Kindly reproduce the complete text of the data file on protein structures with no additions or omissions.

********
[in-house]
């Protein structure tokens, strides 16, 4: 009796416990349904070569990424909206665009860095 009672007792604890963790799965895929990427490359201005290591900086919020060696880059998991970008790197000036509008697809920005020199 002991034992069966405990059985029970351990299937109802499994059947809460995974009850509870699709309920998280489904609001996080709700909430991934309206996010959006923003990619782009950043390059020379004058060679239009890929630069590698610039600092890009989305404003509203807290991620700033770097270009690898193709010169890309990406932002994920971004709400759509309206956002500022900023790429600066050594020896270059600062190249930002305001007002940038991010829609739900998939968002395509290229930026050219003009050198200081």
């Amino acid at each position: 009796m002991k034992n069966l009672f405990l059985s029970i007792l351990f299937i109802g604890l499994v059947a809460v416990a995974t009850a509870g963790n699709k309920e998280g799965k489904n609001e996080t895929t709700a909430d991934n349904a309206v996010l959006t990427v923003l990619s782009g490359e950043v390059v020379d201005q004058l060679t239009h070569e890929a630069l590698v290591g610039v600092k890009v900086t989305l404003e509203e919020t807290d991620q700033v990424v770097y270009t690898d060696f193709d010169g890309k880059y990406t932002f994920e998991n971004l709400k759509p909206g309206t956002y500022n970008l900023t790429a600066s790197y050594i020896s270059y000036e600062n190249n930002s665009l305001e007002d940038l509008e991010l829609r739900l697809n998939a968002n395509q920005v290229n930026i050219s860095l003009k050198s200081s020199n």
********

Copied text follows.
[in-house]
């Protein structure tokens, strides 16, 4: 009796416990349904070569990424909206665009860095 009672007792604890963790799965895929990427490359201005290591900086919020060696880059998991970008790197000036509008697809920005020199 002991034992069966405990059985029970351990299937109802499994059947809460995974009850509870699709309920998280489904609001996080709700909430991934309206996010959006923003990619782009950043390059020379004058060679239009890929630069590698610039600092890009989305404003509203807290991620700033770097270009690898193709010169890309990406932002994920971004709400759509309206956002500022900023790429600066050594020896270059600062190249930002305001007002940038991010829609739900998939968002395509290229930026050219003009050198200081």
């Amino acid at each position: 009796m002991k034992n069966l009672f405990l059985s029970i007792l351990f299937i109802g604890l499994v059947a809460v416990a995974t009850a509870g963790n699709k309920e998280g799965k489904n609001e996080t895929t709700a909430d991934n349904a309206v996010l959006t990427v923003l990619s782009g490359e950043v390059v020379d201005q004058l060679t239009h070569e890929a630069l590698v290591g610039v600092k890009v900086t989305l404003e509203e919020t807290d991620q700033v990424v770097y270009t690898d060696f193709d010169g890309k880059y990406t932002f994920e998991n971004l709400k759509p909206g309206t956002y500022n970008l900023t790429a600066s790197y050594i020896s270059y000036e600062n190249n930002s665009l305001e007002d940038l509008e991010l829609r739900l697809n998939a968002n395509q920005v290229n930026i050219s860095l003009k050198s200081s020199n």